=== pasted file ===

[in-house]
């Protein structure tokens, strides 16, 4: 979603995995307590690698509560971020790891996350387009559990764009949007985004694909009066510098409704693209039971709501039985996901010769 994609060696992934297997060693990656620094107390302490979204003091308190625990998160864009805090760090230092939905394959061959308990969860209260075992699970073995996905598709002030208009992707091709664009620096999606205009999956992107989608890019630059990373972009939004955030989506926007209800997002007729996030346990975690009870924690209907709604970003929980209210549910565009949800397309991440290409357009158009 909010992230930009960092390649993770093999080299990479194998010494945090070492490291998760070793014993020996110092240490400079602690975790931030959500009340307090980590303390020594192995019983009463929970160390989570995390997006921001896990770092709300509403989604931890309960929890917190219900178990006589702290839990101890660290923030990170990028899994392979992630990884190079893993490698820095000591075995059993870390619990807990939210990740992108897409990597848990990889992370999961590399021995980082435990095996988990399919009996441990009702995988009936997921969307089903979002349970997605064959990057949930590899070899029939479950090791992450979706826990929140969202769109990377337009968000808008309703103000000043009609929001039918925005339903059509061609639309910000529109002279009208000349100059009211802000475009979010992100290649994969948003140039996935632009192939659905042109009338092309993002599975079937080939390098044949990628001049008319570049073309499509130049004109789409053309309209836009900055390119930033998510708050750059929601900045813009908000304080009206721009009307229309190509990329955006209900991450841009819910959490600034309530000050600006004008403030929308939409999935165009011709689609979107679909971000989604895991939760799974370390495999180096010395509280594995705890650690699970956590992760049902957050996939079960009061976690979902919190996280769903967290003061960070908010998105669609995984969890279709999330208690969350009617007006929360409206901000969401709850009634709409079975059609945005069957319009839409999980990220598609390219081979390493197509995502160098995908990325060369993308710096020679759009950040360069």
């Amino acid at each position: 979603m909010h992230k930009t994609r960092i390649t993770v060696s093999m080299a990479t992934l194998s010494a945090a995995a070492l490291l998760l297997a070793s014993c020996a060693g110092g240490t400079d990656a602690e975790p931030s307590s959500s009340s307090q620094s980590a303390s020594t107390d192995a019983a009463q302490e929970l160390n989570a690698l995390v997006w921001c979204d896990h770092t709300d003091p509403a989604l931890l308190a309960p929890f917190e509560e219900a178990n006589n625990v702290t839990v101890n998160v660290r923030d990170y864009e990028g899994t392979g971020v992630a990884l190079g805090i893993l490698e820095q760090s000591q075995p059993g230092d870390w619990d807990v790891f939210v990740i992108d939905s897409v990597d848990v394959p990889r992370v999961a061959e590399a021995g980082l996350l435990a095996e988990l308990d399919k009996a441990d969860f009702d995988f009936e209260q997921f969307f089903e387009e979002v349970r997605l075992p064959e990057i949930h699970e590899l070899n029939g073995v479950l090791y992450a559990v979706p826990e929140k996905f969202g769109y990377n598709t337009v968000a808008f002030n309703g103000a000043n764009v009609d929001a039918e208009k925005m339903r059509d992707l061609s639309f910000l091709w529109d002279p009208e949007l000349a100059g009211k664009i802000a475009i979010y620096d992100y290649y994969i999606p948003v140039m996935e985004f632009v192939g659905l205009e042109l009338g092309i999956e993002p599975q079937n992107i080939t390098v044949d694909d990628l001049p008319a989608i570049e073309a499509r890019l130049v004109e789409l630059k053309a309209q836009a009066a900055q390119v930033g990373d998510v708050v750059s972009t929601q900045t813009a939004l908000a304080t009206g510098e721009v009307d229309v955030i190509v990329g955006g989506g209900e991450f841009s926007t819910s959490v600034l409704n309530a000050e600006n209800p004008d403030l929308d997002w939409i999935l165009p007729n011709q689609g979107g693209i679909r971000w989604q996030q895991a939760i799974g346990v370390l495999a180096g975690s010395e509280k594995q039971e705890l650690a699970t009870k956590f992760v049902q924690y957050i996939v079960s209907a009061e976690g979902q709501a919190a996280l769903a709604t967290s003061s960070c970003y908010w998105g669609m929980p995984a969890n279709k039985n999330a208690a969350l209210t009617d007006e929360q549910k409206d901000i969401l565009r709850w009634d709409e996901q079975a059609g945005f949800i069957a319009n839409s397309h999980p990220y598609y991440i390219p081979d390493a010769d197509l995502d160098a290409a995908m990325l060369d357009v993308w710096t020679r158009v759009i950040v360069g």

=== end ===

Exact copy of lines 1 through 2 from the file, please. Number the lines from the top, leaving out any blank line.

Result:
[in-house]
């Protein structure tokens, strides 16, 4: 979603995995307590690698509560971020790891996350387009559990764009949007985004694909009066510098409704693209039971709501039985996901010769 994609060696992934297997060693990656620094107390302490979204003091308190625990998160864009805090760090230092939905394959061959308990969860209260075992699970073995996905598709002030208009992707091709664009620096999606205009999956992107989608890019630059990373972009939004955030989506926007209800997002007729996030346990975690009870924690209907709604970003929980209210549910565009949800397309991440290409357009158009 909010992230930009960092390649993770093999080299990479194998010494945090070492490291998760070793014993020996110092240490400079602690975790931030959500009340307090980590303390020594192995019983009463929970160390989570995390997006921001896990770092709300509403989604931890309960929890917190219900178990006589702290839990101890660290923030990170990028899994392979992630990884190079893993490698820095000591075995059993870390619990807990939210990740992108897409990597848990990889992370999961590399021995980082435990095996988990399919009996441990009702995988009936997921969307089903979002349970997605064959990057949930590899070899029939479950090791992450979706826990929140969202769109990377337009968000808008309703103000000043009609929001039918925005339903059509061609639309910000529109002279009208000349100059009211802000475009979010992100290649994969948003140039996935632009192939659905042109009338092309993002599975079937080939390098044949990628001049008319570049073309499509130049004109789409053309309209836009900055390119930033998510708050750059929601900045813009908000304080009206721009009307229309190509990329955006209900991450841009819910959490600034309530000050600006004008403030929308939409999935165009011709689609979107679909971000989604895991939760799974370390495999180096010395509280594995705890650690699970956590992760049902957050996939079960009061976690979902919190996280769903967290003061960070908010998105669609995984969890279709999330208690969350009617007006929360409206901000969401709850009634709409079975059609945005069957319009839409999980990220598609390219081979390493197509995502160098995908990325060369993308710096020679759009950040360069």